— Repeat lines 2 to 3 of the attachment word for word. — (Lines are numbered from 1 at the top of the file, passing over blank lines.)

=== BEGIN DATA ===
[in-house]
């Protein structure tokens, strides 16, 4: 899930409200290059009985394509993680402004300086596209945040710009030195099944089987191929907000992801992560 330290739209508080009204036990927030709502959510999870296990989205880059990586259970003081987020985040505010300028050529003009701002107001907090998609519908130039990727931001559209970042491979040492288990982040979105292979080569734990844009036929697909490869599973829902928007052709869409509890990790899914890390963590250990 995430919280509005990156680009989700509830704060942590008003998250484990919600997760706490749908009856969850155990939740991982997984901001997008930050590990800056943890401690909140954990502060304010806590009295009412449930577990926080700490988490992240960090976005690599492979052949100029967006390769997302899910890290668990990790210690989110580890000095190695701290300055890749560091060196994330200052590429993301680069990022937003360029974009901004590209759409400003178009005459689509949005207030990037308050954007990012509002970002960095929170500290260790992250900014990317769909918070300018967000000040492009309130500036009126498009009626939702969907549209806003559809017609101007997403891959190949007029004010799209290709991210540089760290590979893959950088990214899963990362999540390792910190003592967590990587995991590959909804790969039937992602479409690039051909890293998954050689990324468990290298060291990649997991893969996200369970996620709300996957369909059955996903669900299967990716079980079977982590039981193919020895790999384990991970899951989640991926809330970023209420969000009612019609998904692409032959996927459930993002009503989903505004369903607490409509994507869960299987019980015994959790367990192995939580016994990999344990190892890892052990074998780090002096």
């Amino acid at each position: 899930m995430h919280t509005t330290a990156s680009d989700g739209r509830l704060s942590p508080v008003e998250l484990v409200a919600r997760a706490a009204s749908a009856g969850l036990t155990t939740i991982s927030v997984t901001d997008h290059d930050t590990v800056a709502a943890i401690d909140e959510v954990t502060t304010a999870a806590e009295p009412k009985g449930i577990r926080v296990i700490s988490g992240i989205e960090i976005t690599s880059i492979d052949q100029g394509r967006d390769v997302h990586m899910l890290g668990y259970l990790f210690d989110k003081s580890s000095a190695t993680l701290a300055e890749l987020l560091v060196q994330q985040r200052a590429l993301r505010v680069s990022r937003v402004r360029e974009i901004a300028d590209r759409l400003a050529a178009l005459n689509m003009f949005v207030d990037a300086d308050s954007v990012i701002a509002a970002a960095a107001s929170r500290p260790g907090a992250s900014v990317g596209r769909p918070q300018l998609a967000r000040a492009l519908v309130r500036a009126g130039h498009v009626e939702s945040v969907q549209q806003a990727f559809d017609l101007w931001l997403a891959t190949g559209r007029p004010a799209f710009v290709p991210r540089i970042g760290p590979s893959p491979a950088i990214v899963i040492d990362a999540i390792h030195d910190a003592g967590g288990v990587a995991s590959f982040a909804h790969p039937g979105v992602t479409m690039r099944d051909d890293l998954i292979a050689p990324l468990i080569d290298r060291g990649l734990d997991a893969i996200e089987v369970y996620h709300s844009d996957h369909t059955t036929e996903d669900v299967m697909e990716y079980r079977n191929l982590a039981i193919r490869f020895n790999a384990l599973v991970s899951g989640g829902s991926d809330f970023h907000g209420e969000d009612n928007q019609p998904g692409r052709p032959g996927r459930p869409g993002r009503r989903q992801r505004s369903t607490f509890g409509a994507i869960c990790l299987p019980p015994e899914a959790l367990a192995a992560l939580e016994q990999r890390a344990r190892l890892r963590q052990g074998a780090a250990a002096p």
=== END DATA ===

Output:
């Protein structure tokens, strides 16, 4: 899930409200290059009985394509993680402004300086596209945040710009030195099944089987191929907000992801992560 330290739209508080009204036990927030709502959510999870296990989205880059990586259970003081987020985040505010300028050529003009701002107001907090998609519908130039990727931001559209970042491979040492288990982040979105292979080569734990844009036929697909490869599973829902928007052709869409509890990790899914890390963590250990 995430919280509005990156680009989700509830704060942590008003998250484990919600997760706490749908009856969850155990939740991982997984901001997008930050590990800056943890401690909140954990502060304010806590009295009412449930577990926080700490988490992240960090976005690599492979052949100029967006390769997302899910890290668990990790210690989110580890000095190695701290300055890749560091060196994330200052590429993301680069990022937003360029974009901004590209759409400003178009005459689509949005207030990037308050954007990012509002970002960095929170500290260790992250900014990317769909918070300018967000000040492009309130500036009126498009009626939702969907549209806003559809017609101007997403891959190949007029004010799209290709991210540089760290590979893959950088990214899963990362999540390792910190003592967590990587995991590959909804790969039937992602479409690039051909890293998954050689990324468990290298060291990649997991893969996200369970996620709300996957369909059955996903669900299967990716079980079977982590039981193919020895790999384990991970899951989640991926809330970023209420969000009612019609998904692409032959996927459930993002009503989903505004369903607490409509994507869960299987019980015994959790367990192995939580016994990999344990190892890892052990074998780090002096």
């Amino acid at each position: 899930m995430h919280t509005t330290a990156s680009d989700g739209r509830l704060s942590p508080v008003e998250l484990v409200a919600r997760a706490a009204s749908a009856g969850l036990t155990t939740i991982s927030v997984t901001d997008h290059d930050t590990v800056a709502a943890i401690d909140e959510v954990t502060t304010a999870a806590e009295p009412k009985g449930i577990r926080v296990i700490s988490g992240i989205e960090i976005t690599s880059i492979d052949q100029g394509r967006d390769v997302h990586m899910l890290g668990y259970l990790f210690d989110k003081s580890s000095a190695t993680l701290a300055e890749l987020l560091v060196q994330q985040r200052a590429l993301r505010v680069s990022r937003v402004r360029e974009i901004a300028d590209r759409l400003a050529a178009l005459n689509m003009f949005v207030d990037a300086d308050s954007v990012i701002a509002a970002a960095a107001s929170r500290p260790g907090a992250s900014v990317g596209r769909p918070q300018l998609a967000r000040a492009l519908v309130r500036a009126g130039h498009v009626e939702s945040v969907q549209q806003a990727f559809d017609l101007w931001l997403a891959t190949g559209r007029p004010a799209f710009v290709p991210r540089i970042g760290p590979s893959p491979a950088i990214v899963i040492d990362a999540i390792h030195d910190a003592g967590g288990v990587a995991s590959f982040a909804h790969p039937g979105v992602t479409m690039r099944d051909d890293l998954i292979a050689p990324l468990i080569d290298r060291g990649l734990d997991a893969i996200e089987v369970y996620h709300s844009d996957h369909t059955t036929e996903d669900v299967m697909e990716y079980r079977n191929l982590a039981i193919r490869f020895n790999a384990l599973v991970s899951g989640g829902s991926d809330f970023h907000g209420e969000d009612n928007q019609p998904g692409r052709p032959g996927r459930p869409g993002r009503r989903q992801r505004s369903t607490f509890g409509a994507i869960c990790l299987p019980p015994e899914a959790l367990a192995a992560l939580e016994q990999r890390a344990r190892l890892r963590q052990g074998a780090a250990a002096p």